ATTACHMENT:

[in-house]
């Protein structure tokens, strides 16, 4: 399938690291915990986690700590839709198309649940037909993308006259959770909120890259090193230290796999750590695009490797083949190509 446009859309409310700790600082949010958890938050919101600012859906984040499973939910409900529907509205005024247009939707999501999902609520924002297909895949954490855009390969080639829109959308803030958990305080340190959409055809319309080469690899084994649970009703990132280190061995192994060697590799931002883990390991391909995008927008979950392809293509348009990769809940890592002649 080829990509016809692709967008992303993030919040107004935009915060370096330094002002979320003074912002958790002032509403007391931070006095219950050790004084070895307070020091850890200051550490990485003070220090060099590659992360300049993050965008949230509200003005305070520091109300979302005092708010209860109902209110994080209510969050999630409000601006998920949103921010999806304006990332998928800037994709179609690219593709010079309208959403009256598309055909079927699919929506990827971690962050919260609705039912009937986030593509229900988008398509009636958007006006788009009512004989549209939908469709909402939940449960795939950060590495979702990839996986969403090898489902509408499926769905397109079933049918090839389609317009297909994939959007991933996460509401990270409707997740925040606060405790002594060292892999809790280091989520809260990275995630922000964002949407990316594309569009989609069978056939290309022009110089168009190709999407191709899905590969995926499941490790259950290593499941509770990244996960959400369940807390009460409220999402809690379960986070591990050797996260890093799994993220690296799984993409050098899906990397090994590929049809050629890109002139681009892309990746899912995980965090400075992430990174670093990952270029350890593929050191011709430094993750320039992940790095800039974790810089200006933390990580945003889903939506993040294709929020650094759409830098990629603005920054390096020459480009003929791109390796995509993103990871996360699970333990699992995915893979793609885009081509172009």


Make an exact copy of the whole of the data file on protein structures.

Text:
[in-house]
């Protein structure tokens, strides 16, 4: 399938690291915990986690700590839709198309649940037909993308006259959770909120890259090193230290796999750590695009490797083949190509 446009859309409310700790600082949010958890938050919101600012859906984040499973939910409900529907509205005024247009939707999501999902609520924002297909895949954490855009390969080639829109959308803030958990305080340190959409055809319309080469690899084994649970009703990132280190061995192994060697590799931002883990390991391909995008927008979950392809293509348009990769809940890592002649 080829990509016809692709967008992303993030919040107004935009915060370096330094002002979320003074912002958790002032509403007391931070006095219950050790004084070895307070020091850890200051550490990485003070220090060099590659992360300049993050965008949230509200003005305070520091109300979302005092708010209860109902209110994080209510969050999630409000601006998920949103921010999806304006990332998928800037994709179609690219593709010079309208959403009256598309055909079927699919929506990827971690962050919260609705039912009937986030593509229900988008398509009636958007006006788009009512004989549209939908469709909402939940449960795939950060590495979702990839996986969403090898489902509408499926769905397109079933049918090839389609317009297909994939959007991933996460509401990270409707997740925040606060405790002594060292892999809790280091989520809260990275995630922000964002949407990316594309569009989609069978056939290309022009110089168009190709999407191709899905590969995926499941490790259950290593499941509770990244996960959400369940807390009460409220999402809690379960986070591990050797996260890093799994993220690296799984993409050098899906990397090994590929049809050629890109002139681009892309990746899912995980965090400075992430990174670093990952270029350890593929050191011709430094993750320039992940790095800039974790810089200006933390990580945003889903939506993040294709929020650094759409830098990629603005920054390096020459480009003929791109390796995509993103990871996360699970333990699992995915893979793609885009081509172009």